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Foster Dad Readies for Busy Father’s Day

Stacy M. Brown | 6/15/2018, 6 a.m.
Tommy Washington wasn’t thinking of becoming an adoptive parent that day five years ago when his daughters moved out of ...
Tommy Washington, Foster Father Courtesy Photo

Tommy Washington wasn’t thinking of becoming an adoptive parent that day five years ago when his daughters moved out of his home and letters began crowding his mailbox about foster care.

But, when he finally opened one of those letters, Washington studied the two empty rooms in his home and thought he could help make a difference.

Now, 10 foster children and a half decade later, Washington is prepared to celebrate Father’s Day by keeping his doors open for others who might need assistance.

“I just kept getting notifications, so I looked into it,” he said.“I have enjoyed it and I’m glad that I have been able to help these children.”

Washington became a foster parent with the help and guidance of the Woodbourne Center, which is located on the former estate of the Enoch Pratt and A.S. Abell Families.

The center opened more than 200 years ago with a focus on treating children with psychiatric and behavioral problems and later expanded its programming to include foster care treatment.

Center officials said they’ve been able to call on Washington in emergencies, too.

“It’s not uncommon for Tommy to willingly go to pick up boys in the middle of night when Woodbourne has a need for an emergency placement,” a spokesperson said.

“Many of the boys are with Tommy for an extended period of time – he even adopted one of his foster children.”

Washington recently received a telephone call at 1:30 a.m. from Woodbourne officials who needed to place a young man into a home.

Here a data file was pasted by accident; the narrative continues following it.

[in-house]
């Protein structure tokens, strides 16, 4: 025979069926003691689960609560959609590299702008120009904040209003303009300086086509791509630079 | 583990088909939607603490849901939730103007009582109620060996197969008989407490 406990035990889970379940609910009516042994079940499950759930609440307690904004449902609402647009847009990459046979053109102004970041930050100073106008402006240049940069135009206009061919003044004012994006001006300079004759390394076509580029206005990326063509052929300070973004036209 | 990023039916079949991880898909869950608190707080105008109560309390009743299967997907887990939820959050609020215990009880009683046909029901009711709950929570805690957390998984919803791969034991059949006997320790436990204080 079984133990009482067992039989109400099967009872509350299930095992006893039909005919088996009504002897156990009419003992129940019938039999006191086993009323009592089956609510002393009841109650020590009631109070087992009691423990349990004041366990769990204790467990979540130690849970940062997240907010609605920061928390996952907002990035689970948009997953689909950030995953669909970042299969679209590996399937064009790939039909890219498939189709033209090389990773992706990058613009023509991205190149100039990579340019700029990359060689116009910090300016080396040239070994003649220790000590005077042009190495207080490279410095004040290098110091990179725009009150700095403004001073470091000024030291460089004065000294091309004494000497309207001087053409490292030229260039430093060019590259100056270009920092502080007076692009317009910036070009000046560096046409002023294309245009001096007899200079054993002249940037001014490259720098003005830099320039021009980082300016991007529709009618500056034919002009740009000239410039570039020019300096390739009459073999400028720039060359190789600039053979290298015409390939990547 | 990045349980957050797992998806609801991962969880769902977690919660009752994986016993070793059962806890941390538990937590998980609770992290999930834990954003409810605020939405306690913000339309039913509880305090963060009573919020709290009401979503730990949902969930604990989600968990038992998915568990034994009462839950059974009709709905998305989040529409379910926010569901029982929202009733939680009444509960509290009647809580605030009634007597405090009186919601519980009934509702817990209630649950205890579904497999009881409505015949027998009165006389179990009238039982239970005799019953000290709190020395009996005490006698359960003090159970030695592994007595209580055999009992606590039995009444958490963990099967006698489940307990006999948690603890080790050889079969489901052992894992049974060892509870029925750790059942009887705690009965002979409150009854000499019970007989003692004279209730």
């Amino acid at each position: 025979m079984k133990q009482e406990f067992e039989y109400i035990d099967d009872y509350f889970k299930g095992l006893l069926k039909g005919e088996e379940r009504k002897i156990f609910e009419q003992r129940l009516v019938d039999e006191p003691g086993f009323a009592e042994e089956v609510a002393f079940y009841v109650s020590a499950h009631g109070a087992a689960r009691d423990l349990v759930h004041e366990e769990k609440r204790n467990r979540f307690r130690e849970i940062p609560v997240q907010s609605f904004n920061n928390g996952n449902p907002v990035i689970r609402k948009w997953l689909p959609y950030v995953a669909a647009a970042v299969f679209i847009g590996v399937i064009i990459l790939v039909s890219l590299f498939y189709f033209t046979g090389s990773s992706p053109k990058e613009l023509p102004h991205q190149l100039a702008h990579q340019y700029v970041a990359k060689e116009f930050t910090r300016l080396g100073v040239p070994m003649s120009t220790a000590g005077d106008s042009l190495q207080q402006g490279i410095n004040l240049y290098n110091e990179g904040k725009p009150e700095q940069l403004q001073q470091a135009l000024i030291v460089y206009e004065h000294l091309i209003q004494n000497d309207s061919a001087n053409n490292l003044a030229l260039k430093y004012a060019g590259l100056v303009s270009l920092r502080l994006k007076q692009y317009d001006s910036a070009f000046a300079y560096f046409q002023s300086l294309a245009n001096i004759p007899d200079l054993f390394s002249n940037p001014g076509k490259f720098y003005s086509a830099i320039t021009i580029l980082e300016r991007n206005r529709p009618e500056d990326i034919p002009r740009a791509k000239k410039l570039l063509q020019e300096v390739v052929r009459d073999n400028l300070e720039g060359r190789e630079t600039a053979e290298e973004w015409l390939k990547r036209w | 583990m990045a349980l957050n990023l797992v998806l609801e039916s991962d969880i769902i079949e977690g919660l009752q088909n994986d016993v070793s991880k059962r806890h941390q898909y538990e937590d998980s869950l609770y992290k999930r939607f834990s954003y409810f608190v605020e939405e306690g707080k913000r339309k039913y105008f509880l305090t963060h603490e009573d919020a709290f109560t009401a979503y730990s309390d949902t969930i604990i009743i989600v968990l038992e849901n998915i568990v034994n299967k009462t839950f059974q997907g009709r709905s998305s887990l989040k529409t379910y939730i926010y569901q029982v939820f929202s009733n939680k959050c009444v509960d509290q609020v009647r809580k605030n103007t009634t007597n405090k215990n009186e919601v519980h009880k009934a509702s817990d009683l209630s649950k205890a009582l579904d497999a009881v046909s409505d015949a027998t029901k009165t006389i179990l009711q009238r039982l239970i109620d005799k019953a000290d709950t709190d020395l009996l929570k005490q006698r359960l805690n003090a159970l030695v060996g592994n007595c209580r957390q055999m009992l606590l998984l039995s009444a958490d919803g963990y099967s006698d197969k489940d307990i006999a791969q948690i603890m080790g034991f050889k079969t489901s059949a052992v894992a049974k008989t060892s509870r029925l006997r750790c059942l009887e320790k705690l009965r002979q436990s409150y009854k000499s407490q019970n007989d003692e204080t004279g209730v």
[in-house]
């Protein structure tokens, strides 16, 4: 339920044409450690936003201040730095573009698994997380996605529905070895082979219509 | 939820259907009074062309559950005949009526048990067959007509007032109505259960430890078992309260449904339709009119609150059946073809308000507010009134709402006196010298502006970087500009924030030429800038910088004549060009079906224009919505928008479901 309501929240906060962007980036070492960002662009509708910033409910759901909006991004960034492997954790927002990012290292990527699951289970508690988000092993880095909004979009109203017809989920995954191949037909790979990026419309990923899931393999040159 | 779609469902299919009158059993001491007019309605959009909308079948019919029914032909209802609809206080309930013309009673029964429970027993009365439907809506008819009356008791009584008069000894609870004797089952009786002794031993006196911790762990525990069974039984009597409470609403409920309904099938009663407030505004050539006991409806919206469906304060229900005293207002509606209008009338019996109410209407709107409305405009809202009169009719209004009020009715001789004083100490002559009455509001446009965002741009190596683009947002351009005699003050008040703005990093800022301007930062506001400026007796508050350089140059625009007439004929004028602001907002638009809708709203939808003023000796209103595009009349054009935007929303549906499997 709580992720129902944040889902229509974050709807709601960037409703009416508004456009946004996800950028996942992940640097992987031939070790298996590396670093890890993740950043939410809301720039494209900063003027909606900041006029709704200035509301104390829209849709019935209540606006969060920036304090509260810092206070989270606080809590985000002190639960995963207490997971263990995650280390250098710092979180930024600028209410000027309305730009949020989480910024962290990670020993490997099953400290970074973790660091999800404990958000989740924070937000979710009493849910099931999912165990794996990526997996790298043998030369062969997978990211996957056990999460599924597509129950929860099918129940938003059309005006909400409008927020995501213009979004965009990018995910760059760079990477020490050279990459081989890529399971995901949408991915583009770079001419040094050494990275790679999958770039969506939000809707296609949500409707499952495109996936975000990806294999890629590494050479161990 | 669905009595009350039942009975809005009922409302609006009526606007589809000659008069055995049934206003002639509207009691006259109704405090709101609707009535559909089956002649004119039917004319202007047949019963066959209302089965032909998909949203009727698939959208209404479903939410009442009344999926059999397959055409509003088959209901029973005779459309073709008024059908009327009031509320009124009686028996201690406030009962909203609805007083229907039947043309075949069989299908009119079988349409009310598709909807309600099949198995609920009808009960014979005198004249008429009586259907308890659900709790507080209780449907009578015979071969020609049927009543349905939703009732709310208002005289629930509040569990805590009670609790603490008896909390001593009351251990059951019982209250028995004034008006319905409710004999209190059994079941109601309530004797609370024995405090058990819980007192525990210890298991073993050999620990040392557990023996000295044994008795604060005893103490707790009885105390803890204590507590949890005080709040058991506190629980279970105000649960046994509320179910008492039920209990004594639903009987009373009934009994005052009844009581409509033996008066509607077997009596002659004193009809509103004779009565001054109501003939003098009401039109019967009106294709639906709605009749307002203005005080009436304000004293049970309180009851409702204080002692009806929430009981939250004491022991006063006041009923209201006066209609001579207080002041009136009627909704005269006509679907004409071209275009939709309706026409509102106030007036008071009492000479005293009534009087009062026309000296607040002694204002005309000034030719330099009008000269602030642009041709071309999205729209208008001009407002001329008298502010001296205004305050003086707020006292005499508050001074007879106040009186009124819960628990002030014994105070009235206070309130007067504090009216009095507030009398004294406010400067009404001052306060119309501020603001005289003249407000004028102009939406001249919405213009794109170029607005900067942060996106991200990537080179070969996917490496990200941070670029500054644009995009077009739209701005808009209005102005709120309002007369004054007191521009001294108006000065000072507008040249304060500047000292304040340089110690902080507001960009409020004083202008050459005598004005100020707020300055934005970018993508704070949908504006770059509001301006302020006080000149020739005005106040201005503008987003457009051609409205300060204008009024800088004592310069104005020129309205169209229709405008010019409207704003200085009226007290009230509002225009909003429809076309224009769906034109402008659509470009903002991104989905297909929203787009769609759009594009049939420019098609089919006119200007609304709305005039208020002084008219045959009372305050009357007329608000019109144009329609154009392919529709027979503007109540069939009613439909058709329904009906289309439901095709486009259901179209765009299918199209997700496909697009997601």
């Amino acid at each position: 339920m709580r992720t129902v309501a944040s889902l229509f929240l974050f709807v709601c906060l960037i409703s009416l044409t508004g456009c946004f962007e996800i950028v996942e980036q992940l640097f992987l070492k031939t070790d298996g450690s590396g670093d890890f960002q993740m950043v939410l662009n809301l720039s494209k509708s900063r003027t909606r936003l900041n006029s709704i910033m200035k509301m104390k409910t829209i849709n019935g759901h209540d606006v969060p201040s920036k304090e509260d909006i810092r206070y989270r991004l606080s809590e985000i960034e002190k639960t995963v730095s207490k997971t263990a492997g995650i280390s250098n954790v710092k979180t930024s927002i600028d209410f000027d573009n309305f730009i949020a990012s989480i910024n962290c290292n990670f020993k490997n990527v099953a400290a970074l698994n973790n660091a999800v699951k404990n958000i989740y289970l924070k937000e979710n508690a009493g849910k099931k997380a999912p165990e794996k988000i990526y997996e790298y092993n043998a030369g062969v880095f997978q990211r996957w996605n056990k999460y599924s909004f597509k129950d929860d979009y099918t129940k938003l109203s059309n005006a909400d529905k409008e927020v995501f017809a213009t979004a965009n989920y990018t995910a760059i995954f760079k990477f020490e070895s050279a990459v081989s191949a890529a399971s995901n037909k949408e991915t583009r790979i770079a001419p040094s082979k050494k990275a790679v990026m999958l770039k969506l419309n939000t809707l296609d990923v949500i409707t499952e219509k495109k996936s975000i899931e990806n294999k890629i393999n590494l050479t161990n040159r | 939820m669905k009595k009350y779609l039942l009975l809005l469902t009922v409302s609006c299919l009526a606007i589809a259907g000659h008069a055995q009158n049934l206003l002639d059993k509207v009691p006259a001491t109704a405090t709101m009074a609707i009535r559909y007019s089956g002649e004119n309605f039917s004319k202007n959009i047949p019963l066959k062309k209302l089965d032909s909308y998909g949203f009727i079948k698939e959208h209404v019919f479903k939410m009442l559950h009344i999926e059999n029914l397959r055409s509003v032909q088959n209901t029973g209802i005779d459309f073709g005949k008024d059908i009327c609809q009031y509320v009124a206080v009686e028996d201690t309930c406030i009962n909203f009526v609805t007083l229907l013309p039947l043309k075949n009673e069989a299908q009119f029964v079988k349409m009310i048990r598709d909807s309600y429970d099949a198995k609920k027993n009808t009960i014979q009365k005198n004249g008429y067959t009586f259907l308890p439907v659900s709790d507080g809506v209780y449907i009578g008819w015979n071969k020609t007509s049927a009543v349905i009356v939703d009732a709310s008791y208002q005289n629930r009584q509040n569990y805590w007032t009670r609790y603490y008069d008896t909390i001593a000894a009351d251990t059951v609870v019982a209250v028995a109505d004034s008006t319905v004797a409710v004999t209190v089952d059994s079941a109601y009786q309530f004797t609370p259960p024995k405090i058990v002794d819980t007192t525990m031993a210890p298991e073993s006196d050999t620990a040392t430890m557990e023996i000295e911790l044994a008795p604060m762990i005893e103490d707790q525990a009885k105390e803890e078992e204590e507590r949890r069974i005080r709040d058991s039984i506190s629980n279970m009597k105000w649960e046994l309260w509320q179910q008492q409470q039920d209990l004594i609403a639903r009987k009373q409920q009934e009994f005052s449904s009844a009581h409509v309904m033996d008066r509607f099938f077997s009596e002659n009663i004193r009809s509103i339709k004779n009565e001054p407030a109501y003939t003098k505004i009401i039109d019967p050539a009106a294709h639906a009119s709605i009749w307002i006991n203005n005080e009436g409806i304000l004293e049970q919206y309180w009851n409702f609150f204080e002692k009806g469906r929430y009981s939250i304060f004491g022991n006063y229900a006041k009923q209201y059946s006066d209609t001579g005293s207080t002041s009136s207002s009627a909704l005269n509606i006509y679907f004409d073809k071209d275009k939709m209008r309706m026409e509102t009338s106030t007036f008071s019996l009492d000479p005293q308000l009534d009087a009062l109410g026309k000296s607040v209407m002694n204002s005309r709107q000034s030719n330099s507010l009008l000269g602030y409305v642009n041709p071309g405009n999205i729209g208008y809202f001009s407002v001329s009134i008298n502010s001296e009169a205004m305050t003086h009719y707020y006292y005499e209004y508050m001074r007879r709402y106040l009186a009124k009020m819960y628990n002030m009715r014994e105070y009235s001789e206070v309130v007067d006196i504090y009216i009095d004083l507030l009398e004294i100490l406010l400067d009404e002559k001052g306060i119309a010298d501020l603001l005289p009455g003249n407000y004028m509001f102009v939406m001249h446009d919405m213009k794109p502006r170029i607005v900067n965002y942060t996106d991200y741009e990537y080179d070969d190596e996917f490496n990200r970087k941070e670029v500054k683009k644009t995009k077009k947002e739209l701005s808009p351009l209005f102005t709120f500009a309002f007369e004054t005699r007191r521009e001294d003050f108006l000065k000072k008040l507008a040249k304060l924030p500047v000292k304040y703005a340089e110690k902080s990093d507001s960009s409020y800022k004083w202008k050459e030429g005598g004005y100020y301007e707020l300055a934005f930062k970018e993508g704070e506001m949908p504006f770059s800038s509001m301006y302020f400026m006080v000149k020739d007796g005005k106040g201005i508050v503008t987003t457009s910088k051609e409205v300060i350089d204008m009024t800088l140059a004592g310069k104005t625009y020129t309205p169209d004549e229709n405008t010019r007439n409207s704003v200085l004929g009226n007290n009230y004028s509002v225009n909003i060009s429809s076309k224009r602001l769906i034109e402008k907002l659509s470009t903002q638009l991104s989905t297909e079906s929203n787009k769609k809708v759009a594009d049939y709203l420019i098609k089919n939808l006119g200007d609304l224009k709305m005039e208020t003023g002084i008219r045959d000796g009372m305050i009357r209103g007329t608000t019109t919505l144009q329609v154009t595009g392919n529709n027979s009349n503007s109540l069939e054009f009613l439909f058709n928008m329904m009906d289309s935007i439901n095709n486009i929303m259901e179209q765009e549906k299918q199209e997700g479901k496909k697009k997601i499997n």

“It’s never a problem. I just get up and answer the call,” Washington said. “I just tell them to make sure and wake me up in the morning because I still have to go to work.”

Like other foster parents, Washington said he can attest that it’s not always easy.

“It’s been some trying times considering you’re taking in guys who haven’t had a normal family,” Washington said. “I tell them when they come in here, they’re family and they’re treated like family,” he said.

However, the Woodbourne Center staff works hard to make the transition as smooth as possible, officials said.

The center provides psychiatric residential treatment for boys, ages 12-18, who have chronic mental health issues.

Specialized programming is offered for unhealthy sexual behaviors and treatment foster care services are provided to boys and girls, age birth to 21, and families in the Baltimore area.

The site utilizes a comprehensive, integrated system of care to meet the individual needs of each child.

“Every kid that I’ve had has come back with the exception of one or two,” Washington said.

“Just recently, I had one who is now in the military, has a baby and is married. It made me feel good. He had been talking about getting himself together and I think he just needed the guidance of a man. I just remember when he was in high school and playing basketball.”

Still, other heart-warming examples Washington noted were of one of his former foster children calling him recently for a haircut and another he said is simply doing well.

“It’s been a pretty good experience,” Washington said.

“It has its ups and downs and it’s not an easy job because you have to recognize that you’re dealing with someone else’s troubles which are different from dealing with your own children or relatives. You just don’t know what they’ve been through and you